Hazel Hill is in the seventh grade at middle school and she has no friends. Really, she doesn't, and really, she's okay with that. She works hard and is a hit with most teachers. She lost the speech competition last year to super popular girl Ella Quinn, but she is determined that she will win this year. She lives with her parents and her baby brother, Rowan. And she's gay. She knows that but she isn't yet out to anyone. 

She shares her desk in homeroom with a boy called Tyler. He isn't exactly her friend, but he talks to her. Specifically, he talks to her about the girls he has crushes on and girls he's been out with. And he's pretty mean about them, but Hazel doesn't entirely notice. 

But then he tells her that Ella Quinn has a crush on her, but that can't be right, can it? Hazel asks Ella Quinn (she always goes by her full name to everyone except her BFF, Riley) and it turns out that no, Ella isn't any kind of LGBTQ+, but she was being harassed by Tyler and trying to get him off her back. This sounds awful written down, but it does make sense in context and Hazel forgives her. 

Ella Quinn has quite a developed body meaning that she gets lots of negative attention from men and boys much older than her. At first Hazel doesn't quite get it but then she sees it in action and does get it. Ella then shows her some disgusting messages that she's received on an app, and Hazel recognises one of Tyler's spelling errors and knows he sent the messages. The girls ask other girls if they've had run ins with Tyler, and find at least two who have.

They then end up in trouble because Tyler's mother accuses them of starting a campaign against Tyler. The girls try to explain to their principal, Mrs West, what is actually going on, but she doesn't believe them and tells them to be less online basically. 

The girls realise they need to sort this out for themselves... so they do.

I loved this book, it was so perfectly like being twelve and all the problems that go alongside that. I loved Hazel, I wanted her to win and felt for her very deeply. I liked her parents, who are slightly clueless but trying their very best, especially as they have a small baby and a big gap between the two kids. I liked Ella and Riley and their friendship, and the way they pulled Hazel into their circle too. I would love for their to be a sequel to this from any of those three's point of view. I love middle grade when it's written in such an endearing way as this. I'm giving this five out of five!

Hazel Hill Is Gonna Win This One will be published on 18th October 2022. 

My Brilliant Friend by Elena Ferrante - Review

Wednesday, May 11, 2022

I heard about this book because I was watching Write Around the World with Richard E Grant, which was basically an excuse for him to go on holiday and swan about talking about books. Anyway he was in Naples and he mentioned this book, and I was intrigued, so I requested it at the library. It took me quite a while to read it, because it's really dense, but I did like it. It's the first in a series and I'm not sure if I will get round to the rest of them, but I wouldn't be opposed to it!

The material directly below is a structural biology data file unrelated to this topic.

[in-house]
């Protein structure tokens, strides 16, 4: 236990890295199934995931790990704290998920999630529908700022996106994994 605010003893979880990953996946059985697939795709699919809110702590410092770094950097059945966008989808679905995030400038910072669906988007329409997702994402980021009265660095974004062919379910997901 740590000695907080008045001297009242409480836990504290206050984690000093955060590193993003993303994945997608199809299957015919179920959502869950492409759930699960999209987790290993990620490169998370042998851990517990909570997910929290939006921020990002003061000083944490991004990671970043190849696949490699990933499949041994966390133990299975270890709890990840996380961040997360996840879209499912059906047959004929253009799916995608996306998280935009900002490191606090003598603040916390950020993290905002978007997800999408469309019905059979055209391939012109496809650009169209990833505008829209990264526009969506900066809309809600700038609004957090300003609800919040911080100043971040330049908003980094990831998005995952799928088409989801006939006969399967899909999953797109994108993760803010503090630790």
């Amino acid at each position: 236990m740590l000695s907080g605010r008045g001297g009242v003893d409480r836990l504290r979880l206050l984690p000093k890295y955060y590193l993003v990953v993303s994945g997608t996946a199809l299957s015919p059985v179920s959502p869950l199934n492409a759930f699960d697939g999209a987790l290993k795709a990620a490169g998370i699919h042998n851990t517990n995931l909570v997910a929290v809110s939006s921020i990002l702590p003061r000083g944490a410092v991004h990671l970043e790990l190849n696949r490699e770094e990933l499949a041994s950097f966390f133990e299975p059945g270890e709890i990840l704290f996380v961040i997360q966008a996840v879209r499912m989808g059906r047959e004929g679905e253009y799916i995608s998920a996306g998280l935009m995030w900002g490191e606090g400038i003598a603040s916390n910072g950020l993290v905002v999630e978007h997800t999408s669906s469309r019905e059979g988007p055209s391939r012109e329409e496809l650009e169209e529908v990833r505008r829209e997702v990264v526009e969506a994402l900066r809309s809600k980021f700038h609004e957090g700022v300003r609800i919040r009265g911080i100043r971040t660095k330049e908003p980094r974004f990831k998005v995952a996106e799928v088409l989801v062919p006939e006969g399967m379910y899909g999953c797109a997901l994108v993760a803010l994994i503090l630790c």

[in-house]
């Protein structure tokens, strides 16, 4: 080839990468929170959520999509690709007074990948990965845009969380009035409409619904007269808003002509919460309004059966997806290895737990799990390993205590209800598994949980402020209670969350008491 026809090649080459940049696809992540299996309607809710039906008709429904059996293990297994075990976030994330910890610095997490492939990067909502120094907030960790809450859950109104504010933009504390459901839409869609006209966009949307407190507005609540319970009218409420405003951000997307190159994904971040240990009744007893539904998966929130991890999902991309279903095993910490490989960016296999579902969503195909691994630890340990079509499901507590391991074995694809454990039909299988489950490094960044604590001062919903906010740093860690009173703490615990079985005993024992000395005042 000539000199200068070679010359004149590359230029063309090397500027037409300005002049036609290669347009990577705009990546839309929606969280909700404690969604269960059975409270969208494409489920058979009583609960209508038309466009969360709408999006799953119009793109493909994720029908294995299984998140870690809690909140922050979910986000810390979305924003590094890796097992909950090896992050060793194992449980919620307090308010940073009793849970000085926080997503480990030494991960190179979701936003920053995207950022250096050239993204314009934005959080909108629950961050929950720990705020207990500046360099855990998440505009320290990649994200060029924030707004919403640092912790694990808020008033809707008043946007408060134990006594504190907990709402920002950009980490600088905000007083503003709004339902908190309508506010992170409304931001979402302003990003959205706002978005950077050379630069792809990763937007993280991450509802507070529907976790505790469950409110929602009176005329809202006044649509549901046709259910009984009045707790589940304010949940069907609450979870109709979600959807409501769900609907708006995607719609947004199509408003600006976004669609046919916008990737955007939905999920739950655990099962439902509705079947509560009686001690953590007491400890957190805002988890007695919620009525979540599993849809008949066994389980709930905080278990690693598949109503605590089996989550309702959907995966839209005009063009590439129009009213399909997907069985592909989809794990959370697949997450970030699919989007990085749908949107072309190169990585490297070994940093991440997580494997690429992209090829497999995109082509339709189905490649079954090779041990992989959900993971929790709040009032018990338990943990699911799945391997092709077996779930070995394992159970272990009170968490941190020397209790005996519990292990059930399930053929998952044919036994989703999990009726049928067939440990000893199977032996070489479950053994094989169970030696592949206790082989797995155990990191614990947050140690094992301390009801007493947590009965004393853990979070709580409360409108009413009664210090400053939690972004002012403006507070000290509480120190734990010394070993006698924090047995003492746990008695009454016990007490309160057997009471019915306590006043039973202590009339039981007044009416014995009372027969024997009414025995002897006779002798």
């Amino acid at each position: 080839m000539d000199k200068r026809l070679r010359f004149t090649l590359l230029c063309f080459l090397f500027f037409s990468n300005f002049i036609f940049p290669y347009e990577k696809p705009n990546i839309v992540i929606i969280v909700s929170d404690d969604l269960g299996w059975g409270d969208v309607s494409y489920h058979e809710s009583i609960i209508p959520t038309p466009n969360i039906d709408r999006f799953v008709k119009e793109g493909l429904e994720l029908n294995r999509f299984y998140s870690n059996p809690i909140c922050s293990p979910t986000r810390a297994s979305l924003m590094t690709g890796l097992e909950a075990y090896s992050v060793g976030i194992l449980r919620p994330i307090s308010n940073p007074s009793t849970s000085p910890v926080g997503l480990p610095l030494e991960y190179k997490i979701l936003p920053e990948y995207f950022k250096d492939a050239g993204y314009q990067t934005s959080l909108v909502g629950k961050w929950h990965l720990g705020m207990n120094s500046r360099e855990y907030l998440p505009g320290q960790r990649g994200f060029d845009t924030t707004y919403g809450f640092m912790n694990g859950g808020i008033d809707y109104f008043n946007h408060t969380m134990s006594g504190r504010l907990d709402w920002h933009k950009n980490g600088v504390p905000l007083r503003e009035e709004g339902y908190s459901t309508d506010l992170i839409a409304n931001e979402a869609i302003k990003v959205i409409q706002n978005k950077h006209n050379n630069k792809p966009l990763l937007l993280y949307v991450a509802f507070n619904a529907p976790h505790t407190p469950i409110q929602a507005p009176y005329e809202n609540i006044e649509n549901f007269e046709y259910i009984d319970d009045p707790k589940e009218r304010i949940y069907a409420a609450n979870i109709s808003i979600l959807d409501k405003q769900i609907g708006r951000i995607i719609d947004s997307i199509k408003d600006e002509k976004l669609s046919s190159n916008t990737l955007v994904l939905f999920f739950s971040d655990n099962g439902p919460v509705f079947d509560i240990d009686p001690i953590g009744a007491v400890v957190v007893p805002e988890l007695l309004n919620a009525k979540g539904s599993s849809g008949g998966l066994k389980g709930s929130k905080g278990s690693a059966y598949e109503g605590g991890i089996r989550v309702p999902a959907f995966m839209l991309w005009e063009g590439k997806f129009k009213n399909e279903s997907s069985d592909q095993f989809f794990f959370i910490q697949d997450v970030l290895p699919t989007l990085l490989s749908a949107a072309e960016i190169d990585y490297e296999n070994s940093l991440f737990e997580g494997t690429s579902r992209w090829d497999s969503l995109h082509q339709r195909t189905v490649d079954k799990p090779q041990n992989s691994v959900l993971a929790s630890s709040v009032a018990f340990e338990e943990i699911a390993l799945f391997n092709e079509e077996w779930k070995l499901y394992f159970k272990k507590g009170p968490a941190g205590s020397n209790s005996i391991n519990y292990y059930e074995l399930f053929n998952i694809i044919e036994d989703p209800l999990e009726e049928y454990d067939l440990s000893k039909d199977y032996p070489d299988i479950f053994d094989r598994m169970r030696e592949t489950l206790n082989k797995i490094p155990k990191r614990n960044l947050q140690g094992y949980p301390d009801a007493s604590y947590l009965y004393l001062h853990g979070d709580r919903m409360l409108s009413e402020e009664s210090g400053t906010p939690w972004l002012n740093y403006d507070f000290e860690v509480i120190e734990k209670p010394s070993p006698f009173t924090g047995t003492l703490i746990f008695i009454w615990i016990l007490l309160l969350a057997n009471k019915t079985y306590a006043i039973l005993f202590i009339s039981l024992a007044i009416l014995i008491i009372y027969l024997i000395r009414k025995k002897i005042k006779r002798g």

The book is set in Naples, in a poor neighbourhood. The narrator is Elena, the eldest in her family. Her mother is disabled; her father works as a porter in the city. Her best friend is Lila, whose father is a shoemaker, and whose brother Rino joins him in the family shop after school. The book is set in the late 1950s. Elena and Lila have many neighbourhood friends, but always come back to each other. After their compulsory schooling, Lila leaves school even though she is clever, cleverer than Elena. A teacher insists to Elena's parents that she continue in school. She does, and eventually even goes to high school. 

Their lives diverge and at times Lila seems disengaged from their friendship, but Elena remains loyal to her through periods, acne, first boyfriends, and growing up. From the beginning of the book we know that they're still friends as old women - Lila's son phones Elena to tell her that his mother is missing, and so begins Elena's recounting of their whole lives.

I loved the setting - I could just imagine the neighbourhood and the houses and apartments, and the neighbours that Elena tells us about. I liked how she grew away, how she studied and could hold her own against her teachers. I liked the boys she fell in love with and her trip to Ischia. I am giving this four out of five - it's a total epic and I wanted to know what happened. 

The Secret of Haven Point by Lisette Auton - Review

Saturday, May 7, 2022



Where did I get it? A friend on Facebook shared it because their friend wrote it, and I liked the sound of it so bought it when I had a voucher on Amazon. 


What's it about? Alpha Lux was the first of the Wrecklings. She was discovered abandoned in a soap flakes box by Cap'n, an ex boat captain who has made his home on a peninsula somewhere in the north east of England. One by one others arrived. They're all disabled in one way or another. Alpha was burned in a fire and lost one eye and one ear. Her best friend Badger is blind and uses clicks to orient herself. Cap'n has agoraphobia. Everyone lives in the lighthouse, Old Ben, or one of the cottages nearby, and every Sunday the wrecklings have to wreck a ship to bring their supplies in. 

Oh, and there's mermaids. Alpha's adoptive mother - whose name I forget, I'm writing this a few days after I read the book, and I'm sorry - is a mermaid who uses her magic to let Alpha into the depths to visit her and the other mermaids. Mermaids can also go on land, and they also sing a magical song to bring the ships in. This song also keeps Outsiders out.